April 21, 2014

A Changing of the Guard

Well I'm not sure anyone was expecting the results we got at this weekend's tournaments. With a Master summarily dethroned and a newbie finally seeing through her potential, the two champions crowned on Sunday might not have been the ones we'd expected, but they could be a signal of just how much things have changed.

With many of the ladies on Tour occupied with Fed Cup action this weekend, the draw in Kuala Lumpur was a little sparse. Australian Open finalist Dominika Cibulkova, the only top-forty player in the field, should have been the clear favorite, and she began her campaign like she was on a mission. She struggled a bit in later rounds, though, coming back against Zarina Diyas and Karolina Pliskova, but eventually reached the final, her third of the year.

Meanwhile in the other half of the draw, wide open with the four seeds averaging a #83 ranking, young Donna Vekic seemed to turn around her luck a bit. The seventeen year old who'd reached the final in Birmingham in 2013 and in Tashkent the year before, had lost her first four matches of the season and, despite causing a nice upset of Svetlana Kuznetsova in Miami, nevertheless lost easily a round later. She was granted the seventh seed in Malaysia, but was tested from the start and dropped opening sets to her first two opponents. In the topsy-turvy final she was trailing too, down a set and 4-5 before rattling off seven straight games for a 4-0 lead in the decider.

But things are never easy on the ladies' Tour, and after missing three match points, the Croat found herself in a tiebreak for the trophy. Ultimately she was able to hold tougher, eking out the match in a nearly three-hour battle, scoring just one more point than her opponent, but decidedly an important one. The win marked Vekic's first career win over a top-ten player and made her the youngest champion in almost seven years*, quite a milestone for the rising star. Now up at #65 in the world and having finally followed up one win with another, she could prove to be quite a factor in the big events in the months to come. She's certainly still in the early stages of her career, but she might just be ready to take the reins.

There was a little more experience on the court in Monte Carlo, and the stakes were understandably higher at the first Masters event of the clay court season. Some of the favorites bowed out early -- Mikhail Youzhny dropped his opener to Andreas Seppi while fifth seed Tomas Berdych succumbed to red-hot Guillermo Garcia-Lopez in his third round. But the surprise exit of eight-time champion Rafael Nadal in the quarters really tilted the apple cart, and the subsequent semifinal loss of injury-addled Novak Djokovic, the first man to beat Rafa in Morocco since 2003, only added to tumult.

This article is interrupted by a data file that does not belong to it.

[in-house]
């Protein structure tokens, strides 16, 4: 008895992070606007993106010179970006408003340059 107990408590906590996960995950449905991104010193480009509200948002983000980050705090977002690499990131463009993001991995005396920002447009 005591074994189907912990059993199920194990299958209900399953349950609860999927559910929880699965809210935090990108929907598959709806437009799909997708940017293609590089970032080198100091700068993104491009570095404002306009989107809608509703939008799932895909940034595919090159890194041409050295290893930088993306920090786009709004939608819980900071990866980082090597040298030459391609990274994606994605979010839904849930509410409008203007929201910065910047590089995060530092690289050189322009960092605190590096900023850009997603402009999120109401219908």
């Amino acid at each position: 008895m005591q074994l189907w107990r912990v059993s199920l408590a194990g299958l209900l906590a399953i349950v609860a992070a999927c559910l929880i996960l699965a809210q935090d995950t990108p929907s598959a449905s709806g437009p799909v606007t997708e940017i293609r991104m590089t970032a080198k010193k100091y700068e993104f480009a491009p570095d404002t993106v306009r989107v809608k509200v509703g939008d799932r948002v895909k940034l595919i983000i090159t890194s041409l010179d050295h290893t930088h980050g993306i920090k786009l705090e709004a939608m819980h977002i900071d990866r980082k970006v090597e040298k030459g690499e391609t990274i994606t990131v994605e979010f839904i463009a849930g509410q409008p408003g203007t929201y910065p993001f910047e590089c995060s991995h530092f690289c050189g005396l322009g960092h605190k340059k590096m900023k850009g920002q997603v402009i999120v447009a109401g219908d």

Ultimately two Swiss stars were left standing -- Roger Federer, three times a loser to Nadal in the final here, and recently baptized Stanislas Wawrinka, playing in just the third Masters 1000 final of his career. It was the pair's fifteenth meeting, and while the less-experienced Wawrinka held the slightly higher ranking -- #3 versus #4 -- he'd won only one of their previous matches, on these courts actually, but way back in 2009. He started out in a deficit this time too, losing the first set in Roger's attempt to win his twenty-second Masters crown, but came back with a vengeance, taking a tiebreak to force a third and closing out the match in just over two hours.

It was Wawrinka's third title of the year, making 2014 his most prolific season to date, and maybe more importantly cements his standing as one of the sport's top players. After years of hanging out in the second tier, he's somehow managed a 6-0 record against top ten players this year, and is now firmly atop the leaderboard in the race to London. He may have struggled a bit after his breakthrough in Melbourne -- he fell to Alexandr Dolgopolov and Kevin Anderson during the spring Masters season -- but with his triumph in Monte Carlo, he's shown he can up his game against the very best. And with bigger tournaments on the horizon, he might just be able to go on a run no one saw coming.

To varying degrees, both of this weekend's champions proved they can deliver when it counts, and if they can keep their momentum going over the next few weeks and months, there's really no telling what they can accomplish. Of course Wawrinka has the experience to really take it to the big guys, while Vekic, still younger than so many in the field, is still just getting her footing. But both have the talent to cause some big surprises. And at a time of year when anything can happen, there may be no better chance for them to shine.

Vania King was about two months younger when she won in Bangkok in 2006.

No comments: